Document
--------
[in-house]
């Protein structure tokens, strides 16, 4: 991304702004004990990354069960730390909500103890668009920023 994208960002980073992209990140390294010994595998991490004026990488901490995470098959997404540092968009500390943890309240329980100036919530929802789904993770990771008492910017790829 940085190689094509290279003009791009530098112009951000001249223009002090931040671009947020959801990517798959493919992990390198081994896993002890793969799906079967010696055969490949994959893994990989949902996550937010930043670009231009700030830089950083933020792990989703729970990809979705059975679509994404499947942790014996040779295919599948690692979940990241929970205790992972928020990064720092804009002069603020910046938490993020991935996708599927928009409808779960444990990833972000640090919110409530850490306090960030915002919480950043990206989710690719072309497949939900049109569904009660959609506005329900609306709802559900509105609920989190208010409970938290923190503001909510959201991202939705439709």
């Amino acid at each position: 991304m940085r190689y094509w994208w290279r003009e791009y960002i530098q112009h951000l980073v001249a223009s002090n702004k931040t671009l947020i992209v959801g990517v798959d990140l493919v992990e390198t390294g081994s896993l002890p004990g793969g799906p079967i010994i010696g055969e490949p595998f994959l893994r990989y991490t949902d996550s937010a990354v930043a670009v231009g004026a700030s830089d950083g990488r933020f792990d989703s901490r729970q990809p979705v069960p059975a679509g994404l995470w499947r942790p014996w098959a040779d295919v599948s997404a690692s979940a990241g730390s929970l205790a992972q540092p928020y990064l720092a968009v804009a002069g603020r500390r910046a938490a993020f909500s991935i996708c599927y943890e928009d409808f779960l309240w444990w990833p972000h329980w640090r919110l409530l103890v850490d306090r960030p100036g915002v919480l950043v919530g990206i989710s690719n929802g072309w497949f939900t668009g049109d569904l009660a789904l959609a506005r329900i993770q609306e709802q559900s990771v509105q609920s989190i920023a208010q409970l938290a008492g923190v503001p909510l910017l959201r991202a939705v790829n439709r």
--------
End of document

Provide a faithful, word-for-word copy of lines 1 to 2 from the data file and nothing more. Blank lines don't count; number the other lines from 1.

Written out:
[in-house]
């Protein structure tokens, strides 16, 4: 991304702004004990990354069960730390909500103890668009920023 994208960002980073992209990140390294010994595998991490004026990488901490995470098959997404540092968009500390943890309240329980100036919530929802789904993770990771008492910017790829 940085190689094509290279003009791009530098112009951000001249223009002090931040671009947020959801990517798959493919992990390198081994896993002890793969799906079967010696055969490949994959893994990989949902996550937010930043670009231009700030830089950083933020792990989703729970990809979705059975679509994404499947942790014996040779295919599948690692979940990241929970205790992972928020990064720092804009002069603020910046938490993020991935996708599927928009409808779960444990990833972000640090919110409530850490306090960030915002919480950043990206989710690719072309497949939900049109569904009660959609506005329900609306709802559900509105609920989190208010409970938290923190503001909510959201991202939705439709």